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How Government Created the Myth of Adolescence and the Terrible Consequences

Via The Daily Bell

Why are teens so angsty and rebellious? Because they are biologically adults, being treated like children.

Jane Addams likely had good intentions when in the early 20th century she helped create the juvenile justice system and laws against child labor. But fast forward to present day and her influence on how society treats young adults has disastrous effects on young individuals and society at large.

Tom Woods hosted Dr. Robert Epstein on his podcast to discuss this problem. Epstein wrote a book called Teen 2.0: Saving Our Children and Families from the Torment of AdolescenceIn it, he makes the case that the government, the pharmaceutical industry, and purveyors of “teen culture” have created a myth about post-pubescent young adults.

Many people believe the psychological and social problems associated with American youths is a natural part of the teenage years. Epstein explains that the root of the issue is treating people who are physiologically young adults as children.

It started with Jane Addams creating a culture that prolonged childhood. The government went on to require public education which grouped youths with peers their age. At a time when teenagers should be learning from more mature and intelligent adults, they are instead exposed to an echo chamber of immature peers.

Epstein cites studies which prove the competency of teenagers is often higher than the competency of adults. He argues that nothing magically changes at age 18 or 21. In their teen years, some people are capable and some people are not. But these will likely be the same people who are and are not able to be productive members of society in later years.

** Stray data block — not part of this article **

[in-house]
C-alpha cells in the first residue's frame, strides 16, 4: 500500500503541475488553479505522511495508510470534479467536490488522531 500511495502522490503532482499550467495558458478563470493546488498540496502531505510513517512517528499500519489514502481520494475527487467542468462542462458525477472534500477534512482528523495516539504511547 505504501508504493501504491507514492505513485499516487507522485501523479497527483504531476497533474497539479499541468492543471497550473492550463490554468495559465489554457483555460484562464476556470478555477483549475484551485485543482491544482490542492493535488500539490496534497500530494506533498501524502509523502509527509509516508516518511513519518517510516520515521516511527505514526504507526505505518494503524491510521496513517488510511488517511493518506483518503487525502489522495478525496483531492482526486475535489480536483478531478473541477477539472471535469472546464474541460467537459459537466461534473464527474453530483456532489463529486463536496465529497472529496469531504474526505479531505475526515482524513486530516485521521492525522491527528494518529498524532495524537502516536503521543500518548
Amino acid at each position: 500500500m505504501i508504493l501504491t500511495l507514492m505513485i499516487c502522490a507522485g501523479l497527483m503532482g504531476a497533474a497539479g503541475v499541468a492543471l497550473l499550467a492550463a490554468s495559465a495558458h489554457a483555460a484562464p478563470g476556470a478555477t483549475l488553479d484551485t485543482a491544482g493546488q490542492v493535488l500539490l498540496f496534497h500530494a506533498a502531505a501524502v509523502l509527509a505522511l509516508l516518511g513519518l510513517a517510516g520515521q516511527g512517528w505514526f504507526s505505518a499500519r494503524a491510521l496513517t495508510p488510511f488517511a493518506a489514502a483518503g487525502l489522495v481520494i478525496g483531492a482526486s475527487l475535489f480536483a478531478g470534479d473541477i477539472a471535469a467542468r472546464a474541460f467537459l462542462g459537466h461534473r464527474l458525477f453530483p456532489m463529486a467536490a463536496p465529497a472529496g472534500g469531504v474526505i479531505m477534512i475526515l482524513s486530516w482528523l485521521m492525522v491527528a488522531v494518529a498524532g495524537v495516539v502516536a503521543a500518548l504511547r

Industries now seize on  “teen culture.” Hollywood and the music and fashion industries sell their products by appealing to this unnatural subculture. The pharmaceutical industry exploits the psychological problems caused in teens to sell their drugs. There’s nothing wrong with teen brains. There is something very wrong with how society treats teens. But instead of tackling the issue, the drug industry has a pill for that.

And it makes perfect sense. Coercion, not just in teens, is a leading cause of mental anguish. Many adults feel helpless up against forces like the government, media, and corporations. Young adults feel equally trapped by authoritarian parents, public schools, and legal age restrictions.

Child labor laws sound like a good idea when you think of 8-year-olds in factories. But what about 15-year-olds in mechanics’ garages? Why can’t a 13-year-old work for a restaurant without government permission? And even when these young folks get permission, they have to schedule their work around compulsory education. The government forces them to waste their time, eliminating actual opportunities to learn from work experience while making money.

And the myth that teenagers are still children permeates American culture. How often do you hear people refer to young people from age 13 and well into their 20’s as “kids”?

The solution always comes back to individual freedom. Of course, if we immediately started treating all 13-year-olds as adults there would be issues.

But luckily this is one of those problems where the solution really does come down to individual action. Parents have ultimate control over the environment they provide for their children. As their children become young adults, parents can give those teens a degree of autonomy on a case by case basis.

Homeschooling is growing, which is a good sign. Many people don’t isolate their kids (and teens) from social interaction. Instead, they join co-ops and social groups that don’t segregate by age. Kids have an opportunity to learn from teens, who have an opportunity to learn from adults.

There are far-reaching implications of this myth of adolescence. This is just an introduction to the idea. Tell us in the comments what impact you think this myth has had on society or would have if reversed.

Listen to the podcast or read the book to get the full picture.